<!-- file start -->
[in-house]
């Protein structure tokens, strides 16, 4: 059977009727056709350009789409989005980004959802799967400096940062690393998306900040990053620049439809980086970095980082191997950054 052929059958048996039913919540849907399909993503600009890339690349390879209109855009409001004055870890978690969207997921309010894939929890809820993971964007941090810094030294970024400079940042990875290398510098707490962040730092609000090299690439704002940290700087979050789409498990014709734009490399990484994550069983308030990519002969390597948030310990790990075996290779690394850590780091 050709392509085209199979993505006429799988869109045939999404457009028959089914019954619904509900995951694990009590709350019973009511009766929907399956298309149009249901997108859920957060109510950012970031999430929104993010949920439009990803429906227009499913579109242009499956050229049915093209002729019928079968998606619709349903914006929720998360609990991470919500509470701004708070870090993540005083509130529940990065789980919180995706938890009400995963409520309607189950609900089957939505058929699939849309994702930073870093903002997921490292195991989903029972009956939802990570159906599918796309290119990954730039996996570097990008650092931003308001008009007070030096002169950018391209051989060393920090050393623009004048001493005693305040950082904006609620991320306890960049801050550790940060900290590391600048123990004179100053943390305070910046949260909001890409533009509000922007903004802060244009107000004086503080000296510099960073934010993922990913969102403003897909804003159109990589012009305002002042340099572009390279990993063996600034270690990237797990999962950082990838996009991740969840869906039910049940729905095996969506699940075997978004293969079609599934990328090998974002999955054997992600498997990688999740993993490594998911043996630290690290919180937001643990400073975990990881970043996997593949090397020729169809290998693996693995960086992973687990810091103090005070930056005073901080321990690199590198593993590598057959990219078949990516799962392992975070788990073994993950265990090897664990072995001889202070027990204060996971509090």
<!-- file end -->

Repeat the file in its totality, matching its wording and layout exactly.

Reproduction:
[in-house]
């Protein structure tokens, strides 16, 4: 059977009727056709350009789409989005980004959802799967400096940062690393998306900040990053620049439809980086970095980082191997950054 052929059958048996039913919540849907399909993503600009890339690349390879209109855009409001004055870890978690969207997921309010894939929890809820993971964007941090810094030294970024400079940042990875290398510098707490962040730092609000090299690439704002940290700087979050789409498990014709734009490399990484994550069983308030990519002969390597948030310990790990075996290779690394850590780091 050709392509085209199979993505006429799988869109045939999404457009028959089914019954619904509900995951694990009590709350019973009511009766929907399956298309149009249901997108859920957060109510950012970031999430929104993010949920439009990803429906227009499913579109242009499956050229049915093209002729019928079968998606619709349903914006929720998360609990991470919500509470701004708070870090993540005083509130529940990065789980919180995706938890009400995963409520309607189950609900089957939505058929699939849309994702930073870093903002997921490292195991989903029972009956939802990570159906599918796309290119990954730039996996570097990008650092931003308001008009007070030096002169950018391209051989060393920090050393623009004048001493005693305040950082904006609620991320306890960049801050550790940060900290590391600048123990004179100053943390305070910046949260909001890409533009509000922007903004802060244009107000004086503080000296510099960073934010993922990913969102403003897909804003159109990589012009305002002042340099572009390279990993063996600034270690990237797990999962950082990838996009991740969840869906039910049940729905095996969506699940075997978004293969079609599934990328090998974002999955054997992600498997990688999740993993490594998911043996630290690290919180937001643990400073975990990881970043996997593949090397020729169809290998693996693995960086992973687990810091103090005070930056005073901080321990690199590198593993590598057959990219078949990516799962392992975070788990073994993950265990090897664990072995001889202070027990204060996971509090």